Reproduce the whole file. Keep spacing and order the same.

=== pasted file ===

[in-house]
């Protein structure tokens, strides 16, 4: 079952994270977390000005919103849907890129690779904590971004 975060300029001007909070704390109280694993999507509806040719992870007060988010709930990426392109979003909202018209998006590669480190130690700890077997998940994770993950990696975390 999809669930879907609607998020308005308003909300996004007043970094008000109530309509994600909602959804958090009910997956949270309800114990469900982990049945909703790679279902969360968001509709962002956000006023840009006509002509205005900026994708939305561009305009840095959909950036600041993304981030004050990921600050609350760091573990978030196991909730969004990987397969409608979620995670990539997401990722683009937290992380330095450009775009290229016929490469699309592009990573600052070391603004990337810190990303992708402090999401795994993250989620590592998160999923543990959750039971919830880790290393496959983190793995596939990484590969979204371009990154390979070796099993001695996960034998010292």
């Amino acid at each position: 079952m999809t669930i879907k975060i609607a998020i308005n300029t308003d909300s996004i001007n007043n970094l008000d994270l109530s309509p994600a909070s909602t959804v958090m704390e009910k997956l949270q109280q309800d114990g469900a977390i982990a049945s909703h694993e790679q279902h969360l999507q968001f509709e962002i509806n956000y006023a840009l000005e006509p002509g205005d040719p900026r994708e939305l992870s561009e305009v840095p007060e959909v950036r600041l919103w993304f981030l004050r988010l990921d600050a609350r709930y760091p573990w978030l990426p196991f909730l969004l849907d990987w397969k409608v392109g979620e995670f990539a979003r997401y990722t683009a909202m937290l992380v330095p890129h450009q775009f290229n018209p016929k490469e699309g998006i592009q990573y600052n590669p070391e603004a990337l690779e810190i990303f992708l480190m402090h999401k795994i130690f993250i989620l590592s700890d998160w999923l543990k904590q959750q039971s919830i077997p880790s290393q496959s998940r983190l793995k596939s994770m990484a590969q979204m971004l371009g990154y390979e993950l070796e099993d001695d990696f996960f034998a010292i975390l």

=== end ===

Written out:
[in-house]
């Protein structure tokens, strides 16, 4: 079952994270977390000005919103849907890129690779904590971004 975060300029001007909070704390109280694993999507509806040719992870007060988010709930990426392109979003909202018209998006590669480190130690700890077997998940994770993950990696975390 999809669930879907609607998020308005308003909300996004007043970094008000109530309509994600909602959804958090009910997956949270309800114990469900982990049945909703790679279902969360968001509709962002956000006023840009006509002509205005900026994708939305561009305009840095959909950036600041993304981030004050990921600050609350760091573990978030196991909730969004990987397969409608979620995670990539997401990722683009937290992380330095450009775009290229016929490469699309592009990573600052070391603004990337810190990303992708402090999401795994993250989620590592998160999923543990959750039971919830880790290393496959983190793995596939990484590969979204371009990154390979070796099993001695996960034998010292």
């Amino acid at each position: 079952m999809t669930i879907k975060i609607a998020i308005n300029t308003d909300s996004i001007n007043n970094l008000d994270l109530s309509p994600a909070s909602t959804v958090m704390e009910k997956l949270q109280q309800d114990g469900a977390i982990a049945s909703h694993e790679q279902h969360l999507q968001f509709e962002i509806n956000y006023a840009l000005e006509p002509g205005d040719p900026r994708e939305l992870s561009e305009v840095p007060e959909v950036r600041l919103w993304f981030l004050r988010l990921d600050a609350r709930y760091p573990w978030l990426p196991f909730l969004l849907d990987w397969k409608v392109g979620e995670f990539a979003r997401y990722t683009a909202m937290l992380v330095p890129h450009q775009f290229n018209p016929k490469e699309g998006i592009q990573y600052n590669p070391e603004a990337l690779e810190i990303f992708l480190m402090h999401k795994i130690f993250i989620l590592s700890d998160w999923l543990k904590q959750q039971s919830i077997p880790s290393q496959s998940r983190l793995k596939s994770m990484a590969q979204m971004l371009g990154y390979e993950l070796e099993d001695d990696f996960f034998a010292i975390l």